Time to clear away clutter.

Farm Forum

What is important in our lives and where is our focus?

In fields, there is leftover residue that is helpful in retaining moisture to help the growing seeds. In our yards and flower beds, we pull away the accumulated leaves to find new growth. Pheasants build nests along fence lines, the eggs a sign of chicks soon to hatch.

Grasses are revitalized. We witness the struggle as new plants emerge from soil and as livestock deliver offspring. Cool and hot temperatures tease our senses as work outdoors takes precedence.

I find there is a lot of clutter in my head and in our house. I’ve recently helped my 94- year-old mom move to assisted living so I have a lot of extra stuff in my garage. Having duplicates can be meaningless but some have an emotional attachment.

Why do I need two flour sifters? I don’t sift much flour anymore. I remember using one of the devices when I was in the pie-baking contest during my 4-H days.

There is a yellow bowl that I used to make bread during my teen years. And a plate with an iris design that was in my grandmother’s house in Groton. They aren’t things I need but seeing them on the shelf reminds me that I’ve learned a lot since I first started reading recipes and making memories on our farm.

Like the sifter, I need to sort through, separate out what is essential versus what is extraneous.

A recent story I did with Michael Dihlmann from Germany brought to mind the many things that end up being forgotten or discarded as useless. Michael was thrilled to find many old farm implements, tractors and combines in junk yards and shelterbelts. He saw value in them. He and his friend Markus were amazed at the wealth of old materials that are abandoned. In their country, old implements are repurposed and old buildings are fixed and renewed. Here, many farm sites remain abandoned as farm families move or pass on to other endeavors. With a history of fourteen generations involved in agriculture, Michael said it is a labor of love to refresh those pieces of equipment vital to earlier days.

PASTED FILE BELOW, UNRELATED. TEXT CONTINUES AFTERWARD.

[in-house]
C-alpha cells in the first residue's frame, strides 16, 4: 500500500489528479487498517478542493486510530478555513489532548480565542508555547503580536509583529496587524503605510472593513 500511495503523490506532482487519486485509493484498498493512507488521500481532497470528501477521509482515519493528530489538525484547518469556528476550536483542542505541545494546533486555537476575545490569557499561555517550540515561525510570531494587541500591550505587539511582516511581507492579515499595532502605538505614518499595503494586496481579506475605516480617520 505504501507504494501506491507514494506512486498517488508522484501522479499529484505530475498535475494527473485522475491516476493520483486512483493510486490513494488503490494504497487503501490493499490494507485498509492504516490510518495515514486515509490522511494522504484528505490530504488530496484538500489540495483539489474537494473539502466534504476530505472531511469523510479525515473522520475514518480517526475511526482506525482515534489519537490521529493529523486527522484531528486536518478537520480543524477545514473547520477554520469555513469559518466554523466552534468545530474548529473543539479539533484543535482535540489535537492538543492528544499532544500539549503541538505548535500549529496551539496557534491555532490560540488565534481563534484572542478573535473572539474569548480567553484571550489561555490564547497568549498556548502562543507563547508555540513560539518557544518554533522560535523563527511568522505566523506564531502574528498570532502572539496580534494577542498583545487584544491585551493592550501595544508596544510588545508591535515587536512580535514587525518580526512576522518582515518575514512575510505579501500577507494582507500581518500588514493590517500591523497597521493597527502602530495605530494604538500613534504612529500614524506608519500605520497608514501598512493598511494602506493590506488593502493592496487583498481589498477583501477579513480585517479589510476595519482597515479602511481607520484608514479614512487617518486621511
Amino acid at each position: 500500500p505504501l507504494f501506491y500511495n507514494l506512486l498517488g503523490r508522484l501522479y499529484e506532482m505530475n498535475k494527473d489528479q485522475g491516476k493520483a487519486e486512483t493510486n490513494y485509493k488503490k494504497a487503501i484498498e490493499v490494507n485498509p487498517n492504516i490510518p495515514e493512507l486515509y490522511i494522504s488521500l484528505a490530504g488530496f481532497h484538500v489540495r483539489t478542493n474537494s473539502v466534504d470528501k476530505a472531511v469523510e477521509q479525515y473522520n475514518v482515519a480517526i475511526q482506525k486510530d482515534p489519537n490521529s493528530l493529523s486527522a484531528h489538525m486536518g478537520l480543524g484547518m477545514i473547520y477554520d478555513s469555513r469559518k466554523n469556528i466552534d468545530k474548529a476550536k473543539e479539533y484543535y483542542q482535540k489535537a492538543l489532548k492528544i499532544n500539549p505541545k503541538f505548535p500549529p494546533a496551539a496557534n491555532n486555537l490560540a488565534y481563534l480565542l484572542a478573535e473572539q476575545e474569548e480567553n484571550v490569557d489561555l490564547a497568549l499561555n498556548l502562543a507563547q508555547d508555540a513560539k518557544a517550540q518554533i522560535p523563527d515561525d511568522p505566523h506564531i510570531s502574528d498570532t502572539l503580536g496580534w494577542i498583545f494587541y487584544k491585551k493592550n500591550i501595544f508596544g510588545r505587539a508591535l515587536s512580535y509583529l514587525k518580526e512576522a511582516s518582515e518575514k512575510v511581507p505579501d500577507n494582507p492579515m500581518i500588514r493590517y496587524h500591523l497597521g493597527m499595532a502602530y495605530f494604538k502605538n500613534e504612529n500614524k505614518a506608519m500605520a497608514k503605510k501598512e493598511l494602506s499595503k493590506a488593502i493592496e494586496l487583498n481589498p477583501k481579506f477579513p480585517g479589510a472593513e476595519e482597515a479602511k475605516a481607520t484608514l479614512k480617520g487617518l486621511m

When we clear away clutter, the optimism of agriculture shines through. Each spring things are frantic as certain things need to be done NOW and not in two hours. With dry conditions and low commodity prices, the frenzied drive is a bit less this spring, but as the old timers say, “If you don’t put the seed in the ground or the bull in the pasture, nothing will happen.”

At the Ag Fair in Aberdeen, we had the chance to clear away some clutter for area fourth graders. At the event, young people who have little chance to visit farms and ranches learned from knowledgeable Groton FFA members why being a part of agriculture is important.

Understanding why horses have shoes, why tractors are tools and not toys, why baby pigs provide more than bacon and why dust can create explosions in grain bins is vital. It matters to those living on a farm or consuming what is produced on a farm. The future agricultural leaders impressed on the fourth graders that raising livestock is more than cuddling cute lambs or fluffy chicks.

In a time when there are many negative messages about our industry, the event sifted away the clutter and showcased the essentials. Like the mementos of my childhood, we hope these memories will provide a positive framework for the future.

Our industry provides food, fuel and fiber. Is it essential to our way of life. Watching the FFA students embrace and showcase our industry in this way embodies what we do and why we need to be proud, without the clutter.

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